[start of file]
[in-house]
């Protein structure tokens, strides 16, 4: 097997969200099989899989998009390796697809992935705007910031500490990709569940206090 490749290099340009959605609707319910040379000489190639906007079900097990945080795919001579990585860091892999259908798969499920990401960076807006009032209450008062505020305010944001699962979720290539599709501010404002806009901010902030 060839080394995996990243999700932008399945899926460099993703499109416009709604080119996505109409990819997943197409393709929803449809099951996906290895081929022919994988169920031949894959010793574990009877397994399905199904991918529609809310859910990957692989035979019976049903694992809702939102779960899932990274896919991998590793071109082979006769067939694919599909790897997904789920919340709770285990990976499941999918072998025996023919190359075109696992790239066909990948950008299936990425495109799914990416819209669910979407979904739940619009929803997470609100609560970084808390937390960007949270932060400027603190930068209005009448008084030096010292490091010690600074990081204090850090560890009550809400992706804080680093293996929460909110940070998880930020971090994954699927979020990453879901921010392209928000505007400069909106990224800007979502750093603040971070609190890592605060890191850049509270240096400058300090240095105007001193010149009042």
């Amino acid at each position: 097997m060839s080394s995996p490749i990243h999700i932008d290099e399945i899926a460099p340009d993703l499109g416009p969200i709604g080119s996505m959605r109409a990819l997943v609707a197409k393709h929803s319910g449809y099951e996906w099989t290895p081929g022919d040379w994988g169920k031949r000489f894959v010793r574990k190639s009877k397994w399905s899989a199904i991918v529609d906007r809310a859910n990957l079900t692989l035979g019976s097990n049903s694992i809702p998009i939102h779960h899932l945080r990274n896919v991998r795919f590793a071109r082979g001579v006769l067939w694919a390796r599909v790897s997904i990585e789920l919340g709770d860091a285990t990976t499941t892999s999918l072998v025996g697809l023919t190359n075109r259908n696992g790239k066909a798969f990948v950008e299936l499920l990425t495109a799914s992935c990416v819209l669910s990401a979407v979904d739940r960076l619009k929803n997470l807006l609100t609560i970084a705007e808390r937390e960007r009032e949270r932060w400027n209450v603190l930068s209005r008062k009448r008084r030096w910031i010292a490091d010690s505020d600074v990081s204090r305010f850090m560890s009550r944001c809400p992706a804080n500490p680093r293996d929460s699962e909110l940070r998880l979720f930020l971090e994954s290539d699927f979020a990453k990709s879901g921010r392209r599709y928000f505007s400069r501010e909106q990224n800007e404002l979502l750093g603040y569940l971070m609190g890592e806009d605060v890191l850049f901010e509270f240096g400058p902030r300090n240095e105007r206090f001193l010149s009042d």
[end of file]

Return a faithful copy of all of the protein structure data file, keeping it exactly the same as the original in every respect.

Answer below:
[in-house]
């Protein structure tokens, strides 16, 4: 097997969200099989899989998009390796697809992935705007910031500490990709569940206090 490749290099340009959605609707319910040379000489190639906007079900097990945080795919001579990585860091892999259908798969499920990401960076807006009032209450008062505020305010944001699962979720290539599709501010404002806009901010902030 060839080394995996990243999700932008399945899926460099993703499109416009709604080119996505109409990819997943197409393709929803449809099951996906290895081929022919994988169920031949894959010793574990009877397994399905199904991918529609809310859910990957692989035979019976049903694992809702939102779960899932990274896919991998590793071109082979006769067939694919599909790897997904789920919340709770285990990976499941999918072998025996023919190359075109696992790239066909990948950008299936990425495109799914990416819209669910979407979904739940619009929803997470609100609560970084808390937390960007949270932060400027603190930068209005009448008084030096010292490091010690600074990081204090850090560890009550809400992706804080680093293996929460909110940070998880930020971090994954699927979020990453879901921010392209928000505007400069909106990224800007979502750093603040971070609190890592605060890191850049509270240096400058300090240095105007001193010149009042």
């Amino acid at each position: 097997m060839s080394s995996p490749i990243h999700i932008d290099e399945i899926a460099p340009d993703l499109g416009p969200i709604g080119s996505m959605r109409a990819l997943v609707a197409k393709h929803s319910g449809y099951e996906w099989t290895p081929g022919d040379w994988g169920k031949r000489f894959v010793r574990k190639s009877k397994w399905s899989a199904i991918v529609d906007r809310a859910n990957l079900t692989l035979g019976s097990n049903s694992i809702p998009i939102h779960h899932l945080r990274n896919v991998r795919f590793a071109r082979g001579v006769l067939w694919a390796r599909v790897s997904i990585e789920l919340g709770d860091a285990t990976t499941t892999s999918l072998v025996g697809l023919t190359n075109r259908n696992g790239k066909a798969f990948v950008e299936l499920l990425t495109a799914s992935c990416v819209l669910s990401a979407v979904d739940r960076l619009k929803n997470l807006l609100t609560i970084a705007e808390r937390e960007r009032e949270r932060w400027n209450v603190l930068s209005r008062k009448r008084r030096w910031i010292a490091d010690s505020d600074v990081s204090r305010f850090m560890s009550r944001c809400p992706a804080n500490p680093r293996d929460s699962e909110l940070r998880l979720f930020l971090e994954s290539d699927f979020a990453k990709s879901g921010r392209r599709y928000f505007s400069r501010e909106q990224n800007e404002l979502l750093g603040y569940l971070m609190g890592e806009d605060v890191l850049f901010e509270f240096g400058p902030r300090n240095e105007r206090f001193l010149s009042d």